We’re All Confused

There are no rules for proper behavior, conversation or actions when there’s an advancement of a serious illness and no viable treatment options. Patients can find themselves confused when trying to communicate with family and friends about a dire prognosis and an uncertain future. This brings to mind what a friend with advanced breast cancer said to me when I asked, “How are you doing?” Her answer took me by surprise.


My friend began by telling me about her teenage daughter writing an essay for school on pop culture, using the Barbie doll as an example of female imagery. In every paragraph her daughter confessed, “I am confused.” She told her mother that writing about Barbie made her feel like her world was coming apart. My friend advised her daughter to remove the sentences about being confused.


My friend went on to tell me that her husband had done some editing of the essay and he had the impression that their daughter was really trying to say how confused her life was.


My friend, feeling the lingering side effects of chemotherapy, told me that she forgot about previously reviewing the essay and once again reminded her daughter to stop saying that she was confused.


My friend stopped talking about her daughter and confessed that she had been telling herself not to be confused. She described feeling strong one hour and weak the next but eating and drinking very little.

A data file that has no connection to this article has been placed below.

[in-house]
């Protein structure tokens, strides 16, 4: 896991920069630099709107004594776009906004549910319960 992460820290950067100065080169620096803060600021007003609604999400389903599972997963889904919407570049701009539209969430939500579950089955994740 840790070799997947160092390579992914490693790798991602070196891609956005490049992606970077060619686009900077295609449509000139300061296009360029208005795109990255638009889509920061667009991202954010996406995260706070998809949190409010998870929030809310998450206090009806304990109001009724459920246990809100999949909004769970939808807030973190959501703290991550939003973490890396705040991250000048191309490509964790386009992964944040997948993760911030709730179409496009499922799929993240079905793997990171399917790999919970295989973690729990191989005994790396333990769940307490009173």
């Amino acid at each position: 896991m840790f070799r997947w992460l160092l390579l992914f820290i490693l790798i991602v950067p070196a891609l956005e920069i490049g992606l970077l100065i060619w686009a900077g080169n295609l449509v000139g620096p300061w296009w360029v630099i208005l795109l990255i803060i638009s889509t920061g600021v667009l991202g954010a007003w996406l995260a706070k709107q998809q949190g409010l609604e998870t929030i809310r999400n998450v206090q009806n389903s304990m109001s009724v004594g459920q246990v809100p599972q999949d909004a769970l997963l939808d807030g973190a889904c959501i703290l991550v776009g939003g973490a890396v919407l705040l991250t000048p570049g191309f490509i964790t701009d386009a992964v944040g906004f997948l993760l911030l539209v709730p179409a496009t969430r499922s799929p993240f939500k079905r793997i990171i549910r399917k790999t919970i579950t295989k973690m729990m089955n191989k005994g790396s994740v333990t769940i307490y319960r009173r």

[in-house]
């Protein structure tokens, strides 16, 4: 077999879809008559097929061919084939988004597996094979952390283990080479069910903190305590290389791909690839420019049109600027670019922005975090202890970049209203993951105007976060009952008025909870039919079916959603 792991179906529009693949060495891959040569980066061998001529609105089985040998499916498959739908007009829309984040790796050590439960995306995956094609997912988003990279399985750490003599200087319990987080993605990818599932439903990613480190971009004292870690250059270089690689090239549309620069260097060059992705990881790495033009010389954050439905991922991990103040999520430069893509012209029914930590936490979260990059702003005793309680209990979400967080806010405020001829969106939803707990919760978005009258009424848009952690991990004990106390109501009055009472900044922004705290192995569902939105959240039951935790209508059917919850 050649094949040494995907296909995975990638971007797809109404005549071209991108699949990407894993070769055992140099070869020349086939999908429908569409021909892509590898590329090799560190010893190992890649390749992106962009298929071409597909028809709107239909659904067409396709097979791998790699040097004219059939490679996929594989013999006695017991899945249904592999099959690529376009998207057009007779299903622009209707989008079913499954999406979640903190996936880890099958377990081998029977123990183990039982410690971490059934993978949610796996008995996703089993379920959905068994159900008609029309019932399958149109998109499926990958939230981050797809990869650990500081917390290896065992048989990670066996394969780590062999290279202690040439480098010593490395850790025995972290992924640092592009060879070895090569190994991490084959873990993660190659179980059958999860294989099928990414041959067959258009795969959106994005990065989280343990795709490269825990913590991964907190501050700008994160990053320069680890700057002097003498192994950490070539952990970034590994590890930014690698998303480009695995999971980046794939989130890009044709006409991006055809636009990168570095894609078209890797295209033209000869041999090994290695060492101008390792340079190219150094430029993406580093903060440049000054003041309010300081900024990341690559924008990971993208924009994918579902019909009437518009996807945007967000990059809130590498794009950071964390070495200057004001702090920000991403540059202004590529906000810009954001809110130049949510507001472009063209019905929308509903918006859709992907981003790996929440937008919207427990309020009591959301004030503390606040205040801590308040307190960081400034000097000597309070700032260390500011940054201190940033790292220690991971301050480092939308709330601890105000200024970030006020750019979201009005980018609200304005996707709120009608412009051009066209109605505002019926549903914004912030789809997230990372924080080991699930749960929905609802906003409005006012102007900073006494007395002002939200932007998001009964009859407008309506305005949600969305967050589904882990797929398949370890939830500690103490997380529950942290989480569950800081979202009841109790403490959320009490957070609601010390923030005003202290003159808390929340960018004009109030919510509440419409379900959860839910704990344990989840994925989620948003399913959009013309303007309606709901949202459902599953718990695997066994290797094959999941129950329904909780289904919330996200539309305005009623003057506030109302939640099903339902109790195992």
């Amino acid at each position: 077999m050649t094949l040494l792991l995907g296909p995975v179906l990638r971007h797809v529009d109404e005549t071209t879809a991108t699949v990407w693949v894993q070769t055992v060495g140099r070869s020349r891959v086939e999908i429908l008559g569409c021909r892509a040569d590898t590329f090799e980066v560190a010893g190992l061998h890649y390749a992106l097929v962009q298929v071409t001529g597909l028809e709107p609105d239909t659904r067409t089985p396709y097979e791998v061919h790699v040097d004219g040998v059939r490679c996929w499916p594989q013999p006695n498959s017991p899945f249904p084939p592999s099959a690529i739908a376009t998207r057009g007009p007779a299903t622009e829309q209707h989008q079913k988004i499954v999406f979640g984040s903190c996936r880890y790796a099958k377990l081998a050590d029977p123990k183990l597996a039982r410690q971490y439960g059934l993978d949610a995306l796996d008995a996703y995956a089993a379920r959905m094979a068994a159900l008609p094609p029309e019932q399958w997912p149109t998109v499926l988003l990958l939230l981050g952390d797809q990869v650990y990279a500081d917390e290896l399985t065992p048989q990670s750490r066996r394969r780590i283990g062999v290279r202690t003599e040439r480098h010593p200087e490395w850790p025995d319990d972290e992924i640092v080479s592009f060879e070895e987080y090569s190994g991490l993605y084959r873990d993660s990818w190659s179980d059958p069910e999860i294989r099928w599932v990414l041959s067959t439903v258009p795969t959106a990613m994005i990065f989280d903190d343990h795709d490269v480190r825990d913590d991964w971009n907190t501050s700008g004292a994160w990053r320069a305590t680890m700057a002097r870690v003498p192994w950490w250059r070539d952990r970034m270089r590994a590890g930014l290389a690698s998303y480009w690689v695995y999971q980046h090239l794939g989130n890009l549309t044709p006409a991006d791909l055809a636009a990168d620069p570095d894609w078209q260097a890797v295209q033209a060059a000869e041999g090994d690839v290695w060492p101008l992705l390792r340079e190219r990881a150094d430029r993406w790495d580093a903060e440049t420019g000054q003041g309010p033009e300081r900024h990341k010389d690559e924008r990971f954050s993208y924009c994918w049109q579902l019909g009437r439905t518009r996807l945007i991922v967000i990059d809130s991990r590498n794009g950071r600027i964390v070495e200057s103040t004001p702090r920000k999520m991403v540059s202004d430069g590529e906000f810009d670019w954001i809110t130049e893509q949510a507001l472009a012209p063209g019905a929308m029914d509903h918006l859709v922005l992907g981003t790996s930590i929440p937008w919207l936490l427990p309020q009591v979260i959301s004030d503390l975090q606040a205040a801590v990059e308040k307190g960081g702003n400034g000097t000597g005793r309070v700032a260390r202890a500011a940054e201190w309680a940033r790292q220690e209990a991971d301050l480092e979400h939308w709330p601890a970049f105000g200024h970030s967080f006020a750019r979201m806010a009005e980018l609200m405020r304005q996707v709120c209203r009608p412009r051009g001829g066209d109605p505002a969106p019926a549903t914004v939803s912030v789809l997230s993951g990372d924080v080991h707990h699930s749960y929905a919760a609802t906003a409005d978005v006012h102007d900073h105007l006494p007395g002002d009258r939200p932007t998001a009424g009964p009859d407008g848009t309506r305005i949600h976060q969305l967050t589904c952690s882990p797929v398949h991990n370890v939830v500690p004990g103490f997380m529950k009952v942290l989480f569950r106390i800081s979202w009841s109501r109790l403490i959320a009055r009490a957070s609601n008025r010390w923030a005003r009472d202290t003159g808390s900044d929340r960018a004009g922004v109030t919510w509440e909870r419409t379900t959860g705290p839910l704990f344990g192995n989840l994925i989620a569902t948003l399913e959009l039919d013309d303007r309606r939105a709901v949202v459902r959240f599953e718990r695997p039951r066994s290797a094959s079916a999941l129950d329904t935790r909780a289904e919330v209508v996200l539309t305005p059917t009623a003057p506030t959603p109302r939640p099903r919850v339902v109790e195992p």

My friend told me that she was being flip when she shouldn’t be. When her husband asked how she was doing, she told him not to worry and that she would live through the weekend. Now, he was confused. He asked if she was being serious and wanted to know if she thought that she was going to die the following week. She said, “no” and apologized.


Then, my friend told me that she made the same comment about living through the weekend in a phone conversation with a childhood friend who was planning to travel a long distance to visit. She had to call her friend back to let her know that “cancer black humor” was getting the best of her.


My friend told me that not feeling well and not knowing what’s going to happen is a kind of living in no man’s land. I can understand why everyone in her circle of family and friends, including me, were confused and not sure what to say to her about the future. I found myself listening with a heavy heart as we sat on the living room sofa, recognizing that she had the right to answer my question any way she’d like.